Market dynamics affect indirect spend categories over time; ongoing management of these categories is critical to ensure year-over-year achievement of financial targets.

Some companies may view procurement as a series of one-time sourcing events, where teams declare victory after finishing an RFP, then don’t revisit the spend category again, in some cases for years at a time. However, indirect expense categories are materially affected by today’s macroeconomic challenges; inflation, rising labor costs, supply chain issues and commodity price fluctuations mean that there are significant challenges—and opportunities—presenting themselves every day across the spectrum of indirect expense.

A high-performing procurement function is responsible for mitigating increases and capitalizing on opportunities across this large and varied expense base. Instead of treating cost reduction initiatives as a one-time event, procurement must be actively managed, just like one’s personal finances, to ensure companies maximize cost reductions and minimize unexpected impacts to budgets.

Internal data points or sourcing events from in-house procurement teams alone are often not enough to drive impactful cost saving decisions in a volatile economy. In those scenarios, look to an outside expert who specializes in Indirect Procurement, executes thousands of sourcing events day in and day out, and has the industry-wide data and market insights to drive significant profit improvement for the organization.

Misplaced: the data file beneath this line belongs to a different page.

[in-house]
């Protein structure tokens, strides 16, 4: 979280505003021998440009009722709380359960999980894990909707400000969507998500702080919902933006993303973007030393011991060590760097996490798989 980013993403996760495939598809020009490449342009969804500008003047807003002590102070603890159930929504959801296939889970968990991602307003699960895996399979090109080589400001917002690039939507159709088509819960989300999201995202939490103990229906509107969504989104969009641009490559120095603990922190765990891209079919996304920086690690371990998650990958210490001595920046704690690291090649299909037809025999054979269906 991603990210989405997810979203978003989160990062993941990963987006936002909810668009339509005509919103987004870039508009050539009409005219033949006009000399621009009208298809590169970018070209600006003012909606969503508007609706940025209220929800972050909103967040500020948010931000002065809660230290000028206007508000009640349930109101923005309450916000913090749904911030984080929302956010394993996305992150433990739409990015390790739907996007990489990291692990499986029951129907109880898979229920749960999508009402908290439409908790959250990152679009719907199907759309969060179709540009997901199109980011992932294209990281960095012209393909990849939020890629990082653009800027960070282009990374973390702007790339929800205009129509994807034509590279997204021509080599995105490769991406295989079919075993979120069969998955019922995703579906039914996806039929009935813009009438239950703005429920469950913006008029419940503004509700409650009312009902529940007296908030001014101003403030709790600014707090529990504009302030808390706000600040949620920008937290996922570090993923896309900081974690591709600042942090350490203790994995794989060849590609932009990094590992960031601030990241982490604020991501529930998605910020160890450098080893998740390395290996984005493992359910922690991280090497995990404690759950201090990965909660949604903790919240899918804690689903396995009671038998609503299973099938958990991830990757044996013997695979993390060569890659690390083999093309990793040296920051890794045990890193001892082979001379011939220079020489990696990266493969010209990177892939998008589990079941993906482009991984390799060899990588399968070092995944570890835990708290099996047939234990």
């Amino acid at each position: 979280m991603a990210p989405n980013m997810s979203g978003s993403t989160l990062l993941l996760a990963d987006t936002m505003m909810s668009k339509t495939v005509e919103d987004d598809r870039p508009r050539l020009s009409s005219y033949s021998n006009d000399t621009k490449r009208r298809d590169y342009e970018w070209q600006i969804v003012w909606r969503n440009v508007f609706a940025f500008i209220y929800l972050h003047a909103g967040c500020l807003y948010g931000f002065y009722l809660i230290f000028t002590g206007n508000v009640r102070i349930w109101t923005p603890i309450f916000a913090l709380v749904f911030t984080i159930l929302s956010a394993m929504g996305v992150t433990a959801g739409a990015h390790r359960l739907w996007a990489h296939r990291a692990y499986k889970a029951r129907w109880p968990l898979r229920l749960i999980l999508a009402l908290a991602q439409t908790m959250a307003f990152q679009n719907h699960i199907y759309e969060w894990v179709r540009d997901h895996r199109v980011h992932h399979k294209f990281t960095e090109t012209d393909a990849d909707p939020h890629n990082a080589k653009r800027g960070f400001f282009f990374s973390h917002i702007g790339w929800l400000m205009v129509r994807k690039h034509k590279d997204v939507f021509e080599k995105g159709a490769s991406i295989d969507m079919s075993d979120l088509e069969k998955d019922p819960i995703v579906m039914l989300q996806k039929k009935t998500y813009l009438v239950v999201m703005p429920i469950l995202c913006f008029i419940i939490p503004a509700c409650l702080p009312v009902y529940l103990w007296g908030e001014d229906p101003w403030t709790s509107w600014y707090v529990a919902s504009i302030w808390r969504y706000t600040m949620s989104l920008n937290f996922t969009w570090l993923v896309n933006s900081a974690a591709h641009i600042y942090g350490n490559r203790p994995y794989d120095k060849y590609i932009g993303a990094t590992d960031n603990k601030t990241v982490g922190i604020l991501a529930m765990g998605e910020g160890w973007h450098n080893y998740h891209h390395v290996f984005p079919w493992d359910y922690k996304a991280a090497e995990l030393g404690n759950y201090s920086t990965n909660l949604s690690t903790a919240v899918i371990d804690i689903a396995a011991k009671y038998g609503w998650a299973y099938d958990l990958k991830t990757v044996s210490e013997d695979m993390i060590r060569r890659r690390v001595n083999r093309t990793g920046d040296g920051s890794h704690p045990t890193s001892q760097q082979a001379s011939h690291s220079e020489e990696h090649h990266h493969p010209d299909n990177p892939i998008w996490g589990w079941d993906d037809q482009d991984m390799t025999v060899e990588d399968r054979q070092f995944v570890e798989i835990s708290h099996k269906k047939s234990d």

As financial leaders face rising pressure, both internally and externally, to find cost savings for their businesses, the opportunities for indirect expense management are too important to ignore. Whether you develop capabilities internally, partner with third-party experts, or do both of these things in combination to help identify and drive results, driving action to uncover savings on indirect expenditures is a must-do in today’s uncertain economy.